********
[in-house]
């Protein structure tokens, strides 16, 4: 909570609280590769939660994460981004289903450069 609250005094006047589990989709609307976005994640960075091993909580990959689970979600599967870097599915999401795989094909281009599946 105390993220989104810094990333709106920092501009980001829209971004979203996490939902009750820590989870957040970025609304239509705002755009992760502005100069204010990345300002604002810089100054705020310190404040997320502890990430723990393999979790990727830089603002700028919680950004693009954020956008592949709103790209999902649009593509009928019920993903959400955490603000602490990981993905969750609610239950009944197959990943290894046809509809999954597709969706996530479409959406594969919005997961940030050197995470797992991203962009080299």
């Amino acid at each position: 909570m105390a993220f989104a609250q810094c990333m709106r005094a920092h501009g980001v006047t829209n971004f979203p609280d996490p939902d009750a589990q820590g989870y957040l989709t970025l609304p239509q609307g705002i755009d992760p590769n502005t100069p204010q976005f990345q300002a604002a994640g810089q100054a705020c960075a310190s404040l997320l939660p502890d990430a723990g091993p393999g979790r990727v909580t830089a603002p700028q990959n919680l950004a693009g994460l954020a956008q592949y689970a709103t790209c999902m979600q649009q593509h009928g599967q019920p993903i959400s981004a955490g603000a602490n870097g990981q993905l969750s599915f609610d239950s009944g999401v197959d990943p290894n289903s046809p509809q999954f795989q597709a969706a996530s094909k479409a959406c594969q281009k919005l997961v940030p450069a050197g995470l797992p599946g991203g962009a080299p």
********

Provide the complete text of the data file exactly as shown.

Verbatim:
[in-house]
């Protein structure tokens, strides 16, 4: 909570609280590769939660994460981004289903450069 609250005094006047589990989709609307976005994640960075091993909580990959689970979600599967870097599915999401795989094909281009599946 105390993220989104810094990333709106920092501009980001829209971004979203996490939902009750820590989870957040970025609304239509705002755009992760502005100069204010990345300002604002810089100054705020310190404040997320502890990430723990393999979790990727830089603002700028919680950004693009954020956008592949709103790209999902649009593509009928019920993903959400955490603000602490990981993905969750609610239950009944197959990943290894046809509809999954597709969706996530479409959406594969919005997961940030050197995470797992991203962009080299």
């Amino acid at each position: 909570m105390a993220f989104a609250q810094c990333m709106r005094a920092h501009g980001v006047t829209n971004f979203p609280d996490p939902d009750a589990q820590g989870y957040l989709t970025l609304p239509q609307g705002i755009d992760p590769n502005t100069p204010q976005f990345q300002a604002a994640g810089q100054a705020c960075a310190s404040l997320l939660p502890d990430a723990g091993p393999g979790r990727v909580t830089a603002p700028q990959n919680l950004a693009g994460l954020a956008q592949y689970a709103t790209c999902m979600q649009q593509h009928g599967q019920p993903i959400s981004a955490g603000a602490n870097g990981q993905l969750s599915f609610d239950s009944g999401v197959d990943p290894n289903s046809p509809q999954f795989q597709a969706a996530s094909k479409a959406c594969q281009k919005l997961v940030p450069a050197g995470l797992p599946g991203g962009a080299p």